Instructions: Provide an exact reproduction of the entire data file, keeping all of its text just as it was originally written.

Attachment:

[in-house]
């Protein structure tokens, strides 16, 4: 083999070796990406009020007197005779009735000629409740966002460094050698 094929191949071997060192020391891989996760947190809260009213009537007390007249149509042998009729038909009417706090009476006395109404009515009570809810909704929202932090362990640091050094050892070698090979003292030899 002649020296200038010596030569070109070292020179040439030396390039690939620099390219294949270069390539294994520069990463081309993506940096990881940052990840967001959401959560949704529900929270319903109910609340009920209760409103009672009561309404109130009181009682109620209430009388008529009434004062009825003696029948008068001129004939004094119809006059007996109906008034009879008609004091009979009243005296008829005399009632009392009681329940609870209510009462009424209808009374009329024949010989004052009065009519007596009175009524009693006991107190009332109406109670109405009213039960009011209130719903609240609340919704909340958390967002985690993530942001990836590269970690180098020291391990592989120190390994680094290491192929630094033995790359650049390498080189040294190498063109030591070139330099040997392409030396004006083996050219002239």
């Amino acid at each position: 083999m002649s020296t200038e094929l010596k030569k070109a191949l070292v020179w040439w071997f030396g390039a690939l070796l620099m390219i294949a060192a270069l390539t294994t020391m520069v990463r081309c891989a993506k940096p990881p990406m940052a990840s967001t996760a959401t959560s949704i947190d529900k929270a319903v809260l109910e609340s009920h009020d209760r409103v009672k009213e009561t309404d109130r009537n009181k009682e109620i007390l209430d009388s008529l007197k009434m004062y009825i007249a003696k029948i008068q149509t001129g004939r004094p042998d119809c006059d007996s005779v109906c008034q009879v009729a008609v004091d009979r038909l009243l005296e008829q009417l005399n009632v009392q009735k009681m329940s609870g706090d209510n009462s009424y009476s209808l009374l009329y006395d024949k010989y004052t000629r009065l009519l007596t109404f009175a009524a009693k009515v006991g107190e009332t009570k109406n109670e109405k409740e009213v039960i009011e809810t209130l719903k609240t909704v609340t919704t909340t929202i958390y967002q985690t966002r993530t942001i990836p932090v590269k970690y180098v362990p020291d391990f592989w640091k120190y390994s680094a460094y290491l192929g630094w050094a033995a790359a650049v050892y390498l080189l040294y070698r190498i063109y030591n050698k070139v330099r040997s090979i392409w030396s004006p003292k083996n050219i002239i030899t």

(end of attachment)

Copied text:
[in-house]
């Protein structure tokens, strides 16, 4: 083999070796990406009020007197005779009735000629409740966002460094050698 094929191949071997060192020391891989996760947190809260009213009537007390007249149509042998009729038909009417706090009476006395109404009515009570809810909704929202932090362990640091050094050892070698090979003292030899 002649020296200038010596030569070109070292020179040439030396390039690939620099390219294949270069390539294994520069990463081309993506940096990881940052990840967001959401959560949704529900929270319903109910609340009920209760409103009672009561309404109130009181009682109620209430009388008529009434004062009825003696029948008068001129004939004094119809006059007996109906008034009879008609004091009979009243005296008829005399009632009392009681329940609870209510009462009424209808009374009329024949010989004052009065009519007596009175009524009693006991107190009332109406109670109405009213039960009011209130719903609240609340919704909340958390967002985690993530942001990836590269970690180098020291391990592989120190390994680094290491192929630094033995790359650049390498080189040294190498063109030591070139330099040997392409030396004006083996050219002239």
């Amino acid at each position: 083999m002649s020296t200038e094929l010596k030569k070109a191949l070292v020179w040439w071997f030396g390039a690939l070796l620099m390219i294949a060192a270069l390539t294994t020391m520069v990463r081309c891989a993506k940096p990881p990406m940052a990840s967001t996760a959401t959560s949704i947190d529900k929270a319903v809260l109910e609340s009920h009020d209760r409103v009672k009213e009561t309404d109130r009537n009181k009682e109620i007390l209430d009388s008529l007197k009434m004062y009825i007249a003696k029948i008068q149509t001129g004939r004094p042998d119809c006059d007996s005779v109906c008034q009879v009729a008609v004091d009979r038909l009243l005296e008829q009417l005399n009632v009392q009735k009681m329940s609870g706090d209510n009462s009424y009476s209808l009374l009329y006395d024949k010989y004052t000629r009065l009519l007596t109404f009175a009524a009693k009515v006991g107190e009332t009570k109406n109670e109405k409740e009213v039960i009011e809810t209130l719903k609240t909704v609340t919704t909340t929202i958390y967002q985690t966002r993530t942001i990836p932090v590269k970690y180098v362990p020291d391990f592989w640091k120190y390994s680094a460094y290491l192929g630094w050094a033995a790359a650049v050892y390498l080189l040294y070698r190498i063109y030591n050698k070139v330099r040997s090979i392409w030396s004006p003292k083996n050219i002239i030899t």